“Arch”itect Delivered Timeless Designs
Architect Eero Saarinen didn’t live to see his greatest work completed. Saarinen died after surgery for a brain tumor in 1961, at the age of 51. It wouldn’t be until four years later, in 1965, that his audacious concept of a massive shining arch would rise 630 feet above the banks of the Mississippi River.
Saarinen beat out 171 other entries in the 1947 design competition with his plan for a colossal arch, now known as the Gateway Arch in St. Louis, and corresponding landscape. For many of his projects, Saarinen favored very simple geometric shapes. The Arch design is based on a parabolic weighted cantenary curve, which is simply the shape a chain would take when suspended between two points. The final version of the Arch, refined by Saarinen over eight years, also uses a simple 1:1 aspect ratio, meaning the 630 foot height matches the length of the 630 foot wide base.
Interestingly, reports have it that the Saarinen family at first thought Eliel, who also had submitted a separate design, had won the competition, as the official notification read “E. Saarinen.” As the family toasted the win with a bottle of champagne, a competition official called to congratulate Eero. Without bitterness, Eliel switched gears on the celebration and opened a second bottle in his son’s honor.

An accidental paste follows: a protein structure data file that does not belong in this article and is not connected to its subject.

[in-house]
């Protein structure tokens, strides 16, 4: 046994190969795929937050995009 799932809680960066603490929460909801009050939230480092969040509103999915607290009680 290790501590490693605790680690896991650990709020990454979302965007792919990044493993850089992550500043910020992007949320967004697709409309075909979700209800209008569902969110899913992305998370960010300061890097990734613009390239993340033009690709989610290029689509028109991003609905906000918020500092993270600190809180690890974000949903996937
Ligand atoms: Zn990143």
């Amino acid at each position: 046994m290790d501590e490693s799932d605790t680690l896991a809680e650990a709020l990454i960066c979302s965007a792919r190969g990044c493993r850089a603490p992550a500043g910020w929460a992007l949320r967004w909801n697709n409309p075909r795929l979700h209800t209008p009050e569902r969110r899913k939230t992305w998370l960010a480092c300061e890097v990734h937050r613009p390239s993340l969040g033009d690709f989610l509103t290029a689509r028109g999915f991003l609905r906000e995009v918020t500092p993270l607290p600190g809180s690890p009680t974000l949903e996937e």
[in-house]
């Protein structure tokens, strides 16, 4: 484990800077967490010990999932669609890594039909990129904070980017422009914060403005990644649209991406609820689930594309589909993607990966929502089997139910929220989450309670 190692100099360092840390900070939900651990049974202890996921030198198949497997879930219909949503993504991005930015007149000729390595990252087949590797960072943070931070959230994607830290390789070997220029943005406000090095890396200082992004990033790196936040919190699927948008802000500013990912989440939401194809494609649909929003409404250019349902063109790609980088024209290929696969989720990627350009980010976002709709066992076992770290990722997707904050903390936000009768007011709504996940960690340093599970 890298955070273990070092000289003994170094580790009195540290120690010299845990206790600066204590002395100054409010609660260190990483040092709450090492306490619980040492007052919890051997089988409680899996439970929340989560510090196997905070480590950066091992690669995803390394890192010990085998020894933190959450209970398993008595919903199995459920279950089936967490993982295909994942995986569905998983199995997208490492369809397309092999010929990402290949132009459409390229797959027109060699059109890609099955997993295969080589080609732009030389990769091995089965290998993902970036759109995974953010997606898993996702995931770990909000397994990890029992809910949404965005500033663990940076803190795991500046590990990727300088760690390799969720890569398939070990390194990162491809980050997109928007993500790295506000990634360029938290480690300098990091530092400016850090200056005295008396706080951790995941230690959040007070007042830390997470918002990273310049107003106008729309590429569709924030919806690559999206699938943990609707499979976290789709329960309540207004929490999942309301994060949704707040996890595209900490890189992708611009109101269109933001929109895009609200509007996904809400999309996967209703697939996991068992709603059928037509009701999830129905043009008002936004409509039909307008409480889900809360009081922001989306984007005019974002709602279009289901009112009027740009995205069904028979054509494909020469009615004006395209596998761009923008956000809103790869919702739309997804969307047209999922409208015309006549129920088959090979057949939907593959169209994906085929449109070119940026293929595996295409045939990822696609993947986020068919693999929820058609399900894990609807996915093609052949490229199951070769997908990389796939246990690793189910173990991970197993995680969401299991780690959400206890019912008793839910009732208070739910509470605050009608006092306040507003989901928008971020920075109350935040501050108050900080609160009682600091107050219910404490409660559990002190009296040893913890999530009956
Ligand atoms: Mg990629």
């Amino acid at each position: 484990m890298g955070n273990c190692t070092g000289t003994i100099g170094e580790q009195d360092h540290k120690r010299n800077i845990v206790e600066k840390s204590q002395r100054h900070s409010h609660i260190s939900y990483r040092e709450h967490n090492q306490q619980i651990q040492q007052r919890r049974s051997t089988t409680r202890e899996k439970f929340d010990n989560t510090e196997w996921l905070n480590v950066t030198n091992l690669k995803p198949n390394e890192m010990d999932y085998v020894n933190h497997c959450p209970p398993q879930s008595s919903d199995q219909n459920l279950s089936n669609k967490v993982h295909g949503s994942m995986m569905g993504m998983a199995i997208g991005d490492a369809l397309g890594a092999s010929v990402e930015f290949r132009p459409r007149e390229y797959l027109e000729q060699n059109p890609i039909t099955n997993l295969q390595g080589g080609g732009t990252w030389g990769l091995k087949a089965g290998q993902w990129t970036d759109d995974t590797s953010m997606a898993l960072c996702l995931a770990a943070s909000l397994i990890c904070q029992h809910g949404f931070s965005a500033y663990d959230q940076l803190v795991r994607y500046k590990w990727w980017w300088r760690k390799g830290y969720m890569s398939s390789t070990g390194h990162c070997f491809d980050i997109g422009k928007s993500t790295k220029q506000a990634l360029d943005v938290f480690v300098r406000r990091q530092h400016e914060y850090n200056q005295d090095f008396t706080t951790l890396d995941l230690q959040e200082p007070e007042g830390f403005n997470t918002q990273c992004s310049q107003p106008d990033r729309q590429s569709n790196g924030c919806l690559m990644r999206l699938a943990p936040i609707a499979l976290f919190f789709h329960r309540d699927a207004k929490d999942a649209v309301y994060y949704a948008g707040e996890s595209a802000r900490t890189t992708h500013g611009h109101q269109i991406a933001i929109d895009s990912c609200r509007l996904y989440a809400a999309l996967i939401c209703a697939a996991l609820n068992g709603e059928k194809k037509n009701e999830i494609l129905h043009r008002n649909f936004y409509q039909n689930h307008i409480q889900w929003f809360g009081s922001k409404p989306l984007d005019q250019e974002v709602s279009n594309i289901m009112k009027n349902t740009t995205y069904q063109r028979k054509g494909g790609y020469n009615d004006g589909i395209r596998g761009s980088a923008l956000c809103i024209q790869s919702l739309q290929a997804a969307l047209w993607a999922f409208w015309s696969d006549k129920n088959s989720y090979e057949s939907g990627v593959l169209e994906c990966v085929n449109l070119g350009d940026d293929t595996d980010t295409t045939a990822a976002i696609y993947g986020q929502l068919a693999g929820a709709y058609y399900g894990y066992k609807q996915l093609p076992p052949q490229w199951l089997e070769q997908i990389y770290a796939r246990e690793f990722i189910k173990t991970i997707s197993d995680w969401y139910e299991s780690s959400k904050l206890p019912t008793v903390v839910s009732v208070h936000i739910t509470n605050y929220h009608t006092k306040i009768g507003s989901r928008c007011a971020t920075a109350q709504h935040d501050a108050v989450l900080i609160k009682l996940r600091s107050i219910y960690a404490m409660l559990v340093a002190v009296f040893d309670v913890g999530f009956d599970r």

Saarinen’s other notable projects included the CBS Building (also known as Black Rock) in New York, the General Motors Technical Center in Michigan, the TWA Flight Center at John F. Kennedy International Airport in New York and the main terminal of Dulles International Airport near Washington, D.C. He also designed buildings at universities, such as Yale, Massachusetts Institute of Technology (MIT), Vassar College, University of Michigan and more.
Although Saarinen died before many of his projects were built, his vision, innovation and creativity did not go unnoticed. The American Institute of Architects posthumously awarded Saarinen its Gold Medal in 1962, and his simple, timeless design achievements, including the Gateway Arch, still resonate today.